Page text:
10 Ways to Stop a CPU From Overheating [Ranked]

CG Director Author Alex Glawionby Alex Glawion   /  Published 

The Central Processing Unit (CPU) is known as the brain of your computer for a reason: It’s responsible for processing and executing the instructions that come from your operating system, software, and other hardware components.

When your CPU overheats, a whole range of problems can occur, from stuttering, crashes, random shutdowns, and the dreaded blue screen of death, to performance reduction caused by thermal-throttling.

If the heat isn’t dealt with, it can even shorten your CPU’s lifespan and lead to permanent damage.

Keeping your CPU cool will ensure it performs well for years to come.

Below, I’ve gathered 10 effective ways to stop your CPU from overheating. But first, let’s discuss what exactly causes a CPU to overheat.

Why is My CPU Overheating?

A CPU can overheat for several reasons. Here’s what those reasons look like when broken down into their most basic elements:

  1. The CPU is generating too much heat
  2. The CPU Cooler isn’t capable of reducing the CPU’s heat sufficiently

So far, so good. The above seems quite logical, right? It seems we have two main options to tackle an overheating CPU.

The first is to reduce the heat a CPU is generating itself. And the second is to increase the cooler’s capability to decrease temperature.

Before we can figure out how to tackle those two, let’s take a look at what causes the above two main reasons of CPU overheating to occur.

The main cause of why a CPU heats up is electric resistance inside its circuits due to utilization. It is normal for a CPU to be utilized; after all, that’s what it’s built for! But things can get out of hand if it is utilized too strongly and over long periods of time.

Here are some things that utilize a CPU strongly and heat it up fast:

  1. Tasks that you’re unaware of, e.g.: Malware, outdated drivers and background tasks that drive up CPU-utilization
  2. Tasks that you are aware of and actively initiate, e.g.: Sustained Multi-core workloads like Rendering or Gaming

That first one is something you should fix as fast as possible, but the second one is something you want to do, right? So instead of getting rid of the (2nd) task or workload (and lose your capability of work or fun), you want the CPU to be able to cope with the heat better.

This brings us to our second reason why a CPU heats up: insufficient cooling / dissipation of the CPU’s heat.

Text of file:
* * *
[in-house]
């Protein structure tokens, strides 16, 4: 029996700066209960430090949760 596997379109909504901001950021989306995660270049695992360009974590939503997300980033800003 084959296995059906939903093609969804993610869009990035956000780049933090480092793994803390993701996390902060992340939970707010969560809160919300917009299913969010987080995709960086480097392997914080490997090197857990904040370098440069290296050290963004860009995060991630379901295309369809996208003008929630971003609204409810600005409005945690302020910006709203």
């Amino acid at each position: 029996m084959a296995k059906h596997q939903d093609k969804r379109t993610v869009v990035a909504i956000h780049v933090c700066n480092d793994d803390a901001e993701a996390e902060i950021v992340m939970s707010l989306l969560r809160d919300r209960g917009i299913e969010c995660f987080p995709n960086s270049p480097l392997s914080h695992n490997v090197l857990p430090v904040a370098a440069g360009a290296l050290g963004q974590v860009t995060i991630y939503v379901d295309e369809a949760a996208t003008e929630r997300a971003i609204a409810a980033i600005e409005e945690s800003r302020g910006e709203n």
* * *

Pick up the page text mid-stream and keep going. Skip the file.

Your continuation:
Here are the reasons for insufficient cooling of a CPU:

  1. Limited airflow into your PC case
  2. Insufficient airflow of the CPU Cooler
  3. Insufficient CPU cooler (the radiator and fans aren’t strong enough for your type of CPU)
  4. Poorly applied (or dried) thermal paste
  5. Overclocked CPU (this can multiply all of the above)

So, while you want to utilize your CPU (that’s what it’s made for!), you want to utilize it only with tasks you control, and you want to maximize the cooling capacity to keep the CPU as cool as possible.

Great! Let’s continue:

Signs Your CPU is Overheating

A CPU can run safely at temperatures between 104°F–158°F (40–70°C).

Some intensive tasks, such as gaming or 3D rendering, can push the temperature up to 176°F (80°C), though this is still safe as long as this isn’t kept up for a sustained period.

If your CPU’s temperature hits above 180°F (82°C), this is when throttling — significantly reduced clock speed — and serious damage (where your CPU stops working entirely) can occur.

What is Thermal Throttling

Warning signs of an overheating CPU include:

  • Sluggish, slow performance
  • CPU clock-speed throttling
  • Excessive fan noise that doesn’t lessen even over long periods of time
  • Crashes
  • System suddenly shuts down

You can also test the temperature of your CPU using third-party software, such as Core Temp or NZXT’s CAM. Both are easy to use.

NZXT CAM

Image Credit: NZXT

Core Temp allows you to keep track of each CPU core’s temperature, while NZXT Cam provides additional information, like the clock speed and load.

It’s a good idea to first test the temperature with normal use, such as when performing daily tasks, then to check the temperature again while running a benchmark such as Cinebench R23. This will give you an in-depth insight into how your CPU is coping with the heat.

Be warned that a stress test or benchmark run does put your device under a heavy load. If your CPU is already struggling with heat when you’re carrying out daily tasks, you should avoid performing a stress test.

How to Stop a CPU From Overheating: 10 Common Fixes Ranked

So, what if you’ve noticed some of the telltale signs that your CPU might be overheating? Let’s take a look at the 10 most effective ways to mitigate overheating.

Most of these fixes are relatively easy to implement, though some, such as reapplying thermal paste, should only be carried out by experienced users.

If you’re not comfortable diving into your computer’s hardware, always seek out a professional for assistance.